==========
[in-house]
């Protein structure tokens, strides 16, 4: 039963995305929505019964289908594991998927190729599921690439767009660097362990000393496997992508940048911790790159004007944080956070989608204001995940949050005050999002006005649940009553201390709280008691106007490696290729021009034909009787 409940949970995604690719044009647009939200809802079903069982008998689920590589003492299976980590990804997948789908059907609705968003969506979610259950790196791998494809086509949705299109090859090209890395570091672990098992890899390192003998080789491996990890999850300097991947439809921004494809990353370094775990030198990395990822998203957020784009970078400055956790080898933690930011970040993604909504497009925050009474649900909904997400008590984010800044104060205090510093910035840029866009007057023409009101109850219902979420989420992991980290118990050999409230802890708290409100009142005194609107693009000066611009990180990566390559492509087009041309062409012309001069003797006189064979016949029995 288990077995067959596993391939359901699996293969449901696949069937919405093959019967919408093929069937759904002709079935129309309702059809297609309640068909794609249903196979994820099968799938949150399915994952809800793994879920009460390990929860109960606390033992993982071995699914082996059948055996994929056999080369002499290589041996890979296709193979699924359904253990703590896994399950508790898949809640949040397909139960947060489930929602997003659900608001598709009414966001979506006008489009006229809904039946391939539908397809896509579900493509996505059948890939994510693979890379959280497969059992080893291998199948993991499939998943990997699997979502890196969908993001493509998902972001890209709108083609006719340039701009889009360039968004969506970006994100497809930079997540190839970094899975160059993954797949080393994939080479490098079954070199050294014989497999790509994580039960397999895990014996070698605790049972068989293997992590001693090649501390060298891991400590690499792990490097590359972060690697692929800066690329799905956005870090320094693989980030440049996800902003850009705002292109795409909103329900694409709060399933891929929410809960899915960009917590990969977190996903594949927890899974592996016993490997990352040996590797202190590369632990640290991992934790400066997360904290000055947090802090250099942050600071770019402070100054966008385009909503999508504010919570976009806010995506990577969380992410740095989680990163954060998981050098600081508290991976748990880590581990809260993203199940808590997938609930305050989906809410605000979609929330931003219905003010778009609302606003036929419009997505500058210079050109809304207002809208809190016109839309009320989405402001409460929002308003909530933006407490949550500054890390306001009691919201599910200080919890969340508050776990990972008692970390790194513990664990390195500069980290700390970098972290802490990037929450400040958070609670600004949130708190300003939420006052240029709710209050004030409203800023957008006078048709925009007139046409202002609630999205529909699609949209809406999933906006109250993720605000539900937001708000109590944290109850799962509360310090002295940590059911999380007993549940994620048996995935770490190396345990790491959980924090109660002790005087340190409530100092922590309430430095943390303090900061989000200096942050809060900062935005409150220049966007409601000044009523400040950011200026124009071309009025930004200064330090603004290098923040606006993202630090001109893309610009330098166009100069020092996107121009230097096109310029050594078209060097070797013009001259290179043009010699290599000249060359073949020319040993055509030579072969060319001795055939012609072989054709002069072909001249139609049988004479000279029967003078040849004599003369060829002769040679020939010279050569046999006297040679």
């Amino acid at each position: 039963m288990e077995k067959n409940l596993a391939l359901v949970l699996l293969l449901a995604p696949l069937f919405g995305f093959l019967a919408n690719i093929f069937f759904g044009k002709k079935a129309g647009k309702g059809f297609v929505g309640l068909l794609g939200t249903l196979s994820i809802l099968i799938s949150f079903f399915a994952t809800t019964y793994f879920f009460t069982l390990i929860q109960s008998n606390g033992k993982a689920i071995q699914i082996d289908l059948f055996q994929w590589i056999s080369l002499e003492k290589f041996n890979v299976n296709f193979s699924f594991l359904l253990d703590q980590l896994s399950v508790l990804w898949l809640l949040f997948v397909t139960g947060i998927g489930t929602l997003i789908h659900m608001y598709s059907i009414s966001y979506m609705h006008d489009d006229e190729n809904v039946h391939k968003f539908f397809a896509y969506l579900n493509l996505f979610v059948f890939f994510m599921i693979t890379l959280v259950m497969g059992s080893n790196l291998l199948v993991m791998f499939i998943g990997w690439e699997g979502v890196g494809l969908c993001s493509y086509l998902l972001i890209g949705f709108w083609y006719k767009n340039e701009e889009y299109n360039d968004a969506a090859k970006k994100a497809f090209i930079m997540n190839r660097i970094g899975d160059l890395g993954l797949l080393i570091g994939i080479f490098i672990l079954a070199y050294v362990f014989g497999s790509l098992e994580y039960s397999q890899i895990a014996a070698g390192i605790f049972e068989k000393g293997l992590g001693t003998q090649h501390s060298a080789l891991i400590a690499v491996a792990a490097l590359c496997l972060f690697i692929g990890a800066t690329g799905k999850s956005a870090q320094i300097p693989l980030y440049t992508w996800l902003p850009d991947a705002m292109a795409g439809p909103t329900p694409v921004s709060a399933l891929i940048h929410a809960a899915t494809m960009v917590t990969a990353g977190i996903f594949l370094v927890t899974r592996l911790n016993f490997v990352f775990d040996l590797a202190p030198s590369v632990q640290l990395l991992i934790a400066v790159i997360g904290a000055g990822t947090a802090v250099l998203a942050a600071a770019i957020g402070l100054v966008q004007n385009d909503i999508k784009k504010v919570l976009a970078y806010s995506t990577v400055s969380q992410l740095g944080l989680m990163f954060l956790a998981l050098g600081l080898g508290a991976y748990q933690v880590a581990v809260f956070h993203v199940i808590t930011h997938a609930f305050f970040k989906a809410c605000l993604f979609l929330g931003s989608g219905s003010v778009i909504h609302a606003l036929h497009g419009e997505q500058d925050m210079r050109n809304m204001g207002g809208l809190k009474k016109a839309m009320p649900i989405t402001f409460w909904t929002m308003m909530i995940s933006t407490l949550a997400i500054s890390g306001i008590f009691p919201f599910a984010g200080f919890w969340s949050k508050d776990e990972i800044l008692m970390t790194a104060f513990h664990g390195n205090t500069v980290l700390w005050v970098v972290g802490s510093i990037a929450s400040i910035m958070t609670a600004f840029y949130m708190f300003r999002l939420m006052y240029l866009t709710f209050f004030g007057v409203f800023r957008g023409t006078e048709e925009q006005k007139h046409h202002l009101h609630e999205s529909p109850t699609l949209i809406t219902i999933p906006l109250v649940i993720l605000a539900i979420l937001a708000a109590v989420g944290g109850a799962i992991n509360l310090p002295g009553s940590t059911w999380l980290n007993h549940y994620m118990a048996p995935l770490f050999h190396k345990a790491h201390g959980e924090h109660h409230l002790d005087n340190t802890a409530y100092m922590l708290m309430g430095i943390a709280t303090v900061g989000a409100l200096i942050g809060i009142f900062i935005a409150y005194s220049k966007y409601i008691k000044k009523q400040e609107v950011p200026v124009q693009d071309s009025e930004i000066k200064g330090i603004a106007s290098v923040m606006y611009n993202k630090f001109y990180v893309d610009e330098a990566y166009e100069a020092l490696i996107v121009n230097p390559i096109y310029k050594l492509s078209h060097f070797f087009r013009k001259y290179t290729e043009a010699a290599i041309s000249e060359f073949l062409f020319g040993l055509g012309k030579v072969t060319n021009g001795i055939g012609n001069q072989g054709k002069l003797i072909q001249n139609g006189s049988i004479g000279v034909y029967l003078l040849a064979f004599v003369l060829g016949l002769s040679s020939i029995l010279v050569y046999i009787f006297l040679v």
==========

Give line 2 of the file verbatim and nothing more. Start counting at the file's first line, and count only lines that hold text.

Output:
């Protein structure tokens, strides 16, 4: 039963995305929505019964289908594991998927190729599921690439767009660097362990000393496997992508940048911790790159004007944080956070989608204001995940949050005050999002006005649940009553201390709280008691106007490696290729021009034909009787 409940949970995604690719044009647009939200809802079903069982008998689920590589003492299976980590990804997948789908059907609705968003969506979610259950790196791998494809086509949705299109090859090209890395570091672990098992890899390192003998080789491996990890999850300097991947439809921004494809990353370094775990030198990395990822998203957020784009970078400055956790080898933690930011970040993604909504497009925050009474649900909904997400008590984010800044104060205090510093910035840029866009007057023409009101109850219902979420989420992991980290118990050999409230802890708290409100009142005194609107693009000066611009990180990566390559492509087009041309062409012309001069003797006189064979016949029995 288990077995067959596993391939359901699996293969449901696949069937919405093959019967919408093929069937759904002709079935129309309702059809297609309640068909794609249903196979994820099968799938949150399915994952809800793994879920009460390990929860109960606390033992993982071995699914082996059948055996994929056999080369002499290589041996890979296709193979699924359904253990703590896994399950508790898949809640949040397909139960947060489930929602997003659900608001598709009414966001979506006008489009006229809904039946391939539908397809896509579900493509996505059948890939994510693979890379959280497969059992080893291998199948993991499939998943990997699997979502890196969908993001493509998902972001890209709108083609006719340039701009889009360039968004969506970006994100497809930079997540190839970094899975160059993954797949080393994939080479490098079954070199050294014989497999790509994580039960397999895990014996070698605790049972068989293997992590001693090649501390060298891991400590690499792990490097590359972060690697692929800066690329799905956005870090320094693989980030440049996800902003850009705002292109795409909103329900694409709060399933891929929410809960899915960009917590990969977190996903594949927890899974592996016993490997990352040996590797202190590369632990640290991992934790400066997360904290000055947090802090250099942050600071770019402070100054966008385009909503999508504010919570976009806010995506990577969380992410740095989680990163954060998981050098600081508290991976748990880590581990809260993203199940808590997938609930305050989906809410605000979609929330931003219905003010778009609302606003036929419009997505500058210079050109809304207002809208809190016109839309009320989405402001409460929002308003909530933006407490949550500054890390306001009691919201599910200080919890969340508050776990990972008692970390790194513990664990390195500069980290700390970098972290802490990037929450400040958070609670600004949130708190300003939420006052240029709710209050004030409203800023957008006078048709925009007139046409202002609630999205529909699609949209809406999933906006109250993720605000539900937001708000109590944290109850799962509360310090002295940590059911999380007993549940994620048996995935770490190396345990790491959980924090109660002790005087340190409530100092922590309430430095943390303090900061989000200096942050809060900062935005409150220049966007409601000044009523400040950011200026124009071309009025930004200064330090603004290098923040606006993202630090001109893309610009330098166009100069020092996107121009230097096109310029050594078209060097070797013009001259290179043009010699290599000249060359073949020319040993055509030579072969060319001795055939012609072989054709002069072909001249139609049988004479000279029967003078040849004599003369060829002769040679020939010279050569046999006297040679």